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Standardized DMEK Technique: Reducing Complications Using Prestripped Tissue, Novel Glass Injector, and Sulfur Hexafluoride (SF6) Gas

Terry, Mark A. MD; Straiko, Michael D. MD; Veldman, Peter B. MD; Talajic, Julia C. MD; VanZyl, Cor FC Ophth(SA); Sales, Christopher S. MD; Mayko, Zachary M. MS

doi: 10.1097/ICO.0000000000000479
Clinical Science

Purpose: To report low complication rates in Descemet membrane endothelial keratoplasty (DMEK) using sulfur hexafluoride (SF6) gas, a novel glass injector, and donor tissue prestripped by an eye bank technician.

Methods: A standardized technique of DMEK was performed in 80 consecutive Fuchs corneal dystrophy cases using technician-prestripped tissue, a novel glass injector, a modified Yoeruek tap technique, and an SF6 gas (20% concentration) bubble for prolonged tissue support. Twenty-five donors were premarked with an “S” stamp for intraoperative orientation. Surgery was performed by 2 experienced DMEK surgeons and 2 inexperienced cornea fellows. Complications were recorded, and the percent endothelial cell loss was calculated at 6 months postoperatively.

Results: There were 5 cases that received an air bubble injection postoperatively (6% rebubble rate). There were 6 grafts that immediately failed, 2 because of excessive surgical trauma, and 4 because of upside-down graft placement documented by optical coherence tomography. None of the 25 cases with an S stamp failed. Recipient corneas cleared quickly with no clinical evidence of toxicity from the SF6 gas bubble, and the grafts experienced a mean endothelial cell loss of 27% at 6 months.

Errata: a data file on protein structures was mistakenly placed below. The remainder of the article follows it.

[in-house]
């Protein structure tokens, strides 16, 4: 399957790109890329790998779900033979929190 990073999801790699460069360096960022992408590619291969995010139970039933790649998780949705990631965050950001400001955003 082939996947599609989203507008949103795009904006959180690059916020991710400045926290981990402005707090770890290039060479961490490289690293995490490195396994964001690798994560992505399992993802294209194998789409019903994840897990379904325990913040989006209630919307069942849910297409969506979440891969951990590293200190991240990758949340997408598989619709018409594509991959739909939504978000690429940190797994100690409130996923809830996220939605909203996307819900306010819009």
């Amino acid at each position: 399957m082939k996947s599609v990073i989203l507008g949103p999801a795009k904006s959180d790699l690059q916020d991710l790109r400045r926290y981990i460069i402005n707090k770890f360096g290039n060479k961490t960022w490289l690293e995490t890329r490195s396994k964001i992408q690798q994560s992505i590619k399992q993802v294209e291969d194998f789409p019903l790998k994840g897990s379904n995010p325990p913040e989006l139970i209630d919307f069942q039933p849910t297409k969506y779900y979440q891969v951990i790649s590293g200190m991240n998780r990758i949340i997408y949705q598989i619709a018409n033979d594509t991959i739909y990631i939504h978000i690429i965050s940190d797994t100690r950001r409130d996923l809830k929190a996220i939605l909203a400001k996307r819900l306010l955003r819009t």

Conclusions: Tissue prestripped by an eye bank technician can be safely used for DMEK surgery. SF6 gas for prolonged tissue support may reduce the rebubble rate in DMEK, with no apparent acute toxic effect. An unrecognized upside-down graft was the primary cause of graft failure in this series. Upside-down grafts may be eliminated by the use of donor tissue premarked by the eye bank with an S orientation stamp.

*Cornea Service, Devers Eye Institute, Portland, OR; and

Lions VisionGift, Portland, OR.

Reprints: Mark A. Terry, MD, Devers Eye Institute, 1040 NW 22nd Ave, Portland, OR 97210 (e-mail: mterry@deverseye.org).

The authors have no funding or conflicts of interest to disclose.

This article discusses the off-label use of SF6 gas, a modified glass Jones tube, and trypan blue solution.

Received March 01, 2015

Received in revised form March 20, 2015

Accepted April 07, 2015

Copyright © 2015 Wolters Kluwer Health, Inc. All rights reserved.